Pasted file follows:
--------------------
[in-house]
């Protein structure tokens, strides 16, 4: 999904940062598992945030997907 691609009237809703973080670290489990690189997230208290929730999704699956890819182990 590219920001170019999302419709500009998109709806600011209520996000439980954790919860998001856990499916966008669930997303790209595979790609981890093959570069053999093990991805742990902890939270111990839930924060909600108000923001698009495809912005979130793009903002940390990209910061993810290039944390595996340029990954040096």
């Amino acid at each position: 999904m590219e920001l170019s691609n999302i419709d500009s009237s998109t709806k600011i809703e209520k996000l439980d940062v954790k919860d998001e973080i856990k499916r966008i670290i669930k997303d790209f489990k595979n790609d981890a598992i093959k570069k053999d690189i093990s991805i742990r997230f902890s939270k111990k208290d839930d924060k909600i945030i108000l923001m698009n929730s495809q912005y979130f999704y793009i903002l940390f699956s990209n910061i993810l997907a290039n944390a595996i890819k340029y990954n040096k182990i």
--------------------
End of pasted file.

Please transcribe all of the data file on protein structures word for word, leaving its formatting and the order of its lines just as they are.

[in-house]
């Protein structure tokens, strides 16, 4: 999904940062598992945030997907 691609009237809703973080670290489990690189997230208290929730999704699956890819182990 590219920001170019999302419709500009998109709806600011209520996000439980954790919860998001856990499916966008669930997303790209595979790609981890093959570069053999093990991805742990902890939270111990839930924060909600108000923001698009495809912005979130793009903002940390990209910061993810290039944390595996340029990954040096």
């Amino acid at each position: 999904m590219e920001l170019s691609n999302i419709d500009s009237s998109t709806k600011i809703e209520k996000l439980d940062v954790k919860d998001e973080i856990k499916r966008i670290i669930k997303d790209f489990k595979n790609d981890a598992i093959k570069k053999d690189i093990s991805i742990r997230f902890s939270k111990k208290d839930d924060k909600i945030i108000l923001m698009n929730s495809q912005y979130f999704y793009i903002l940390f699956s990209n910061i993810l997907a290039n944390a595996i890819k340029y990954n040096k182990i």